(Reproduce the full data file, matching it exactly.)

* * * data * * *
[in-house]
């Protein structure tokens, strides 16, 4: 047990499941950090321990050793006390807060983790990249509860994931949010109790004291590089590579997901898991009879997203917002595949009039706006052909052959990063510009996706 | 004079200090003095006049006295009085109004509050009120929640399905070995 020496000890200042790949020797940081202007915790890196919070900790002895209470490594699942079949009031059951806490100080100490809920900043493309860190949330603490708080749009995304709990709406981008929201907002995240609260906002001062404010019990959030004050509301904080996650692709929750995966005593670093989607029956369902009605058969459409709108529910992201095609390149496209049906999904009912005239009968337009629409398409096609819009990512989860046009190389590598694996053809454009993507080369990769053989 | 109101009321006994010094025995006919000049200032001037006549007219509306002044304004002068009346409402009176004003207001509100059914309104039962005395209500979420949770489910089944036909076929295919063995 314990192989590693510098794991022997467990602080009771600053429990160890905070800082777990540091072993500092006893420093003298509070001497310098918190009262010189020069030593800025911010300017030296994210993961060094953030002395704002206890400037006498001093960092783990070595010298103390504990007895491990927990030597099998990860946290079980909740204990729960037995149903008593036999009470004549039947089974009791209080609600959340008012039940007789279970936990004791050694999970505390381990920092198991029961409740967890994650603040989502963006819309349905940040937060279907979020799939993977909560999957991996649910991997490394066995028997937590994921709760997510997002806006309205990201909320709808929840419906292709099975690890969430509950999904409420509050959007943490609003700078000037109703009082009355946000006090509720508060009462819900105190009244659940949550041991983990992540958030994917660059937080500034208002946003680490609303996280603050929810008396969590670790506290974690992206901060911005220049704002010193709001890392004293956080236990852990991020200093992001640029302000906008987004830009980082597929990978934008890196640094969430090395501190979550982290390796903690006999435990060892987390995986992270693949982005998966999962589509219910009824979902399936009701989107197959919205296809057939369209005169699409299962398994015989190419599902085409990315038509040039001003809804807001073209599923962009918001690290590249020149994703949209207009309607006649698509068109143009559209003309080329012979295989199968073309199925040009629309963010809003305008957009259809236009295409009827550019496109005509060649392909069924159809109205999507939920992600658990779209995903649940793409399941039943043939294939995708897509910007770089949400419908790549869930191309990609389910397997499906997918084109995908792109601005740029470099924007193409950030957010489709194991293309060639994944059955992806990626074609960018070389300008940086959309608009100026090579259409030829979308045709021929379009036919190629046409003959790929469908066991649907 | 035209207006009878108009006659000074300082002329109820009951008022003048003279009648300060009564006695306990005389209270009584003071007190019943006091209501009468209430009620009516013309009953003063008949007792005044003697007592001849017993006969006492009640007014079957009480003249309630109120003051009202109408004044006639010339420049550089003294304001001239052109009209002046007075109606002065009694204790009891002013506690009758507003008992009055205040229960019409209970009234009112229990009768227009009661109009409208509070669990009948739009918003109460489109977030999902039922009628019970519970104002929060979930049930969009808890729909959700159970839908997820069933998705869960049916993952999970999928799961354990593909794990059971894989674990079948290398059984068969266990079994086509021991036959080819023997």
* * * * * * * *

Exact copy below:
[in-house]
């Protein structure tokens, strides 16, 4: 047990499941950090321990050793006390807060983790990249509860994931949010109790004291590089590579997901898991009879997203917002595949009039706006052909052959990063510009996706 | 004079200090003095006049006295009085109004509050009120929640399905070995 020496000890200042790949020797940081202007915790890196919070900790002895209470490594699942079949009031059951806490100080100490809920900043493309860190949330603490708080749009995304709990709406981008929201907002995240609260906002001062404010019990959030004050509301904080996650692709929750995966005593670093989607029956369902009605058969459409709108529910992201095609390149496209049906999904009912005239009968337009629409398409096609819009990512989860046009190389590598694996053809454009993507080369990769053989 | 109101009321006994010094025995006919000049200032001037006549007219509306002044304004002068009346409402009176004003207001509100059914309104039962005395209500979420949770489910089944036909076929295919063995 314990192989590693510098794991022997467990602080009771600053429990160890905070800082777990540091072993500092006893420093003298509070001497310098918190009262010189020069030593800025911010300017030296994210993961060094953030002395704002206890400037006498001093960092783990070595010298103390504990007895491990927990030597099998990860946290079980909740204990729960037995149903008593036999009470004549039947089974009791209080609600959340008012039940007789279970936990004791050694999970505390381990920092198991029961409740967890994650603040989502963006819309349905940040937060279907979020799939993977909560999957991996649910991997490394066995028997937590994921709760997510997002806006309205990201909320709808929840419906292709099975690890969430509950999904409420509050959007943490609003700078000037109703009082009355946000006090509720508060009462819900105190009244659940949550041991983990992540958030994917660059937080500034208002946003680490609303996280603050929810008396969590670790506290974690992206901060911005220049704002010193709001890392004293956080236990852990991020200093992001640029302000906008987004830009980082597929990978934008890196640094969430090395501190979550982290390796903690006999435990060892987390995986992270693949982005998966999962589509219910009824979902399936009701989107197959919205296809057939369209005169699409299962398994015989190419599902085409990315038509040039001003809804807001073209599923962009918001690290590249020149994703949209207009309607006649698509068109143009559209003309080329012979295989199968073309199925040009629309963010809003305008957009259809236009295409009827550019496109005509060649392909069924159809109205999507939920992600658990779209995903649940793409399941039943043939294939995708897509910007770089949400419908790549869930191309990609389910397997499906997918084109995908792109601005740029470099924007193409950030957010489709194991293309060639994944059955992806990626074609960018070389300008940086959309608009100026090579259409030829979308045709021929379009036919190629046409003959790929469908066991649907 | 035209207006009878108009006659000074300082002329109820009951008022003048003279009648300060009564006695306990005389209270009584003071007190019943006091209501009468209430009620009516013309009953003063008949007792005044003697007592001849017993006969006492009640007014079957009480003249309630109120003051009202109408004044006639010339420049550089003294304001001239052109009209002046007075109606002065009694204790009891002013506690009758507003008992009055205040229960019409209970009234009112229990009768227009009661109009409208509070669990009948739009918003109460489109977030999902039922009628019970519970104002929060979930049930969009808890729909959700159970839908997820069933998705869960049916993952999970999928799961354990593909794990059971894989674990079948290398059984068969266990079994086509021991036959080819023997």